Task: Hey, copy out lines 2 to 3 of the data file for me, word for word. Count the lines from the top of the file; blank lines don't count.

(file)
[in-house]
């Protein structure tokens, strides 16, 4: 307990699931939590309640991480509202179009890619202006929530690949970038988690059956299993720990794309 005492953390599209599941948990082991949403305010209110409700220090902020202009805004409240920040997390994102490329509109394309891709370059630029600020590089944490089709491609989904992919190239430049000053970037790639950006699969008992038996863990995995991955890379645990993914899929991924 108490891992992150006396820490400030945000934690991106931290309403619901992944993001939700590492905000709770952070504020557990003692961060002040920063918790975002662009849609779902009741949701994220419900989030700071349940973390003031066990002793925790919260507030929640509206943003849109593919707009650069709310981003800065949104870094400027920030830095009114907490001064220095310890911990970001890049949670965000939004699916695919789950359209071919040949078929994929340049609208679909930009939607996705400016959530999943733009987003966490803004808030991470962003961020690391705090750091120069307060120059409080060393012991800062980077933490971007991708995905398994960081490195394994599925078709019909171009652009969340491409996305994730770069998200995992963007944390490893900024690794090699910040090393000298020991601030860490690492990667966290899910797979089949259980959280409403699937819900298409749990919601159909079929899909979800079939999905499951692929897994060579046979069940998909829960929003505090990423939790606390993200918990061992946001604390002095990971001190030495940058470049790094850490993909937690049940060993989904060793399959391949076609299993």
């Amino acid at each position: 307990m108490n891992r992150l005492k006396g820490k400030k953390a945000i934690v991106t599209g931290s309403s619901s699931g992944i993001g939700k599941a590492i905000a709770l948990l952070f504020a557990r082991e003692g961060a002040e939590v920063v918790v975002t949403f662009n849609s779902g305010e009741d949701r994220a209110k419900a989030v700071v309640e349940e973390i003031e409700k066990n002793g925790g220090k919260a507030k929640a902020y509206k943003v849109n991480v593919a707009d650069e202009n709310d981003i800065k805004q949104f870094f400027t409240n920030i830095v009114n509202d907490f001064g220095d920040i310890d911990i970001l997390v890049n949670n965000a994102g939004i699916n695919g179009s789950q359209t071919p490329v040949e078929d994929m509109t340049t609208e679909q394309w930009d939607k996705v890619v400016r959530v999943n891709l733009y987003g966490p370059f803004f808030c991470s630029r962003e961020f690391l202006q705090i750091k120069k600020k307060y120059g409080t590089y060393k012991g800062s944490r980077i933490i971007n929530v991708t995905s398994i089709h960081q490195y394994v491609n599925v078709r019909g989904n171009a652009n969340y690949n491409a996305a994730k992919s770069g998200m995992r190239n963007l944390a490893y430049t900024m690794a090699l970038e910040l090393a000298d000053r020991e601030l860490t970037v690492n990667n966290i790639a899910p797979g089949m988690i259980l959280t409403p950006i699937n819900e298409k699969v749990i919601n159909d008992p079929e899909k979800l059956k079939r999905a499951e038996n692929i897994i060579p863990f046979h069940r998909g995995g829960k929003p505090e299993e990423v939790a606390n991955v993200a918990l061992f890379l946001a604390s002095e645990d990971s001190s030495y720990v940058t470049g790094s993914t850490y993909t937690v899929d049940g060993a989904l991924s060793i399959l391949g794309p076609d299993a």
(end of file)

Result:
């Protein structure tokens, strides 16, 4: 307990699931939590309640991480509202179009890619202006929530690949970038988690059956299993720990794309 005492953390599209599941948990082991949403305010209110409700220090902020202009805004409240920040997390994102490329509109394309891709370059630029600020590089944490089709491609989904992919190239430049000053970037790639950006699969008992038996863990995995991955890379645990993914899929991924 108490891992992150006396820490400030945000934690991106931290309403619901992944993001939700590492905000709770952070504020557990003692961060002040920063918790975002662009849609779902009741949701994220419900989030700071349940973390003031066990002793925790919260507030929640509206943003849109593919707009650069709310981003800065949104870094400027920030830095009114907490001064220095310890911990970001890049949670965000939004699916695919789950359209071919040949078929994929340049609208679909930009939607996705400016959530999943733009987003966490803004808030991470962003961020690391705090750091120069307060120059409080060393012991800062980077933490971007991708995905398994960081490195394994599925078709019909171009652009969340491409996305994730770069998200995992963007944390490893900024690794090699910040090393000298020991601030860490690492990667966290899910797979089949259980959280409403699937819900298409749990919601159909079929899909979800079939999905499951692929897994060579046979069940998909829960929003505090990423939790606390993200918990061992946001604390002095990971001190030495940058470049790094850490993909937690049940060993989904060793399959391949076609299993």
């Amino acid at each position: 307990m108490n891992r992150l005492k006396g820490k400030k953390a945000i934690v991106t599209g931290s309403s619901s699931g992944i993001g939700k599941a590492i905000a709770l948990l952070f504020a557990r082991e003692g961060a002040e939590v920063v918790v975002t949403f662009n849609s779902g305010e009741d949701r994220a209110k419900a989030v700071v309640e349940e973390i003031e409700k066990n002793g925790g220090k919260a507030k929640a902020y509206k943003v849109n991480v593919a707009d650069e202009n709310d981003i800065k805004q949104f870094f400027t409240n920030i830095v009114n509202d907490f001064g220095d920040i310890d911990i970001l997390v890049n949670n965000a994102g939004i699916n695919g179009s789950q359209t071919p490329v040949e078929d994929m509109t340049t609208e679909q394309w930009d939607k996705v890619v400016r959530v999943n891709l733009y987003g966490p370059f803004f808030c991470s630029r962003e961020f690391l202006q705090i750091k120069k600020k307060y120059g409080t590089y060393k012991g800062s944490r980077i933490i971007n929530v991708t995905s398994i089709h960081q490195y394994v491609n599925v078709r019909g989904n171009a652009n969340y690949n491409a996305a994730k992919s770069g998200m995992r190239n963007l944390a490893y430049t900024m690794a090699l970038e910040l090393a000298d000053r020991e601030l860490t970037v690492n990667n966290i790639a899910p797979g089949m988690i259980l959280t409403p950006i699937n819900e298409k699969v749990i919601n159909d008992p079929e899909k979800l059956k079939r999905a499951e038996n692929i897994i060579p863990f046979h069940r998909g995995g829960k929003p505090e299993e990423v939790a606390n991955v993200a918990l061992f890379l946001a604390s002095e645990d990971s001190s030495y720990v940058t470049g790094s993914t850490y993909t937690v899929d049940g060993a989904l991924s060793i399959l391949g794309p076609d299993a």